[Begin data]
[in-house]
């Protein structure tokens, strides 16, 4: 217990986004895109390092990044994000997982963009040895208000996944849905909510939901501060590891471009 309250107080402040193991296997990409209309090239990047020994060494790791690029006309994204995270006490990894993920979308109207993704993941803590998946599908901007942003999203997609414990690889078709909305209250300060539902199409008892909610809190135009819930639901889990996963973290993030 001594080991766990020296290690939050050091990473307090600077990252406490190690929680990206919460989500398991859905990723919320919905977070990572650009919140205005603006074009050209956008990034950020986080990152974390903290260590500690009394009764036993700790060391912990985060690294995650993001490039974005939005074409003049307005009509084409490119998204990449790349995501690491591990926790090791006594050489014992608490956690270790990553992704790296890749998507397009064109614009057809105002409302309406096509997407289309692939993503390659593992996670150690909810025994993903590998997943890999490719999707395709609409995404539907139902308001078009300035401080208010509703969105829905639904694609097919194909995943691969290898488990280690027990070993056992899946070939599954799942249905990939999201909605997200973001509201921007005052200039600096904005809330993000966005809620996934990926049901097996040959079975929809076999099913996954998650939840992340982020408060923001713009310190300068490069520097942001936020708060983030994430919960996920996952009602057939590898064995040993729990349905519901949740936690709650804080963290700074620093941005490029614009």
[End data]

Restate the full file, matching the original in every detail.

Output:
[in-house]
């Protein structure tokens, strides 16, 4: 217990986004895109390092990044994000997982963009040895208000996944849905909510939901501060590891471009 309250107080402040193991296997990409209309090239990047020994060494790791690029006309994204995270006490990894993920979308109207993704993941803590998946599908901007942003999203997609414990690889078709909305209250300060539902199409008892909610809190135009819930639901889990996963973290993030 001594080991766990020296290690939050050091990473307090600077990252406490190690929680990206919460989500398991859905990723919320919905977070990572650009919140205005603006074009050209956008990034950020986080990152974390903290260590500690009394009764036993700790060391912990985060690294995650993001490039974005939005074409003049307005009509084409490119998204990449790349995501690491591990926790090791006594050489014992608490956690270790990553992704790296890749998507397009064109614009057809105002409302309406096509997407289309692939993503390659593992996670150690909810025994993903590998997943890999490719999707395709609409995404539907139902308001078009300035401080208010509703969105829905639904694609097919194909995943691969290898488990280690027990070993056992899946070939599954799942249905990939999201909605997200973001509201921007005052200039600096904005809330993000966005809620996934990926049901097996040959079975929809076999099913996954998650939840992340982020408060923001713009310190300068490069520097942001936020708060983030994430919960996920996952009602057939590898064995040993729990349905519901949740936690709650804080963290700074620093941005490029614009």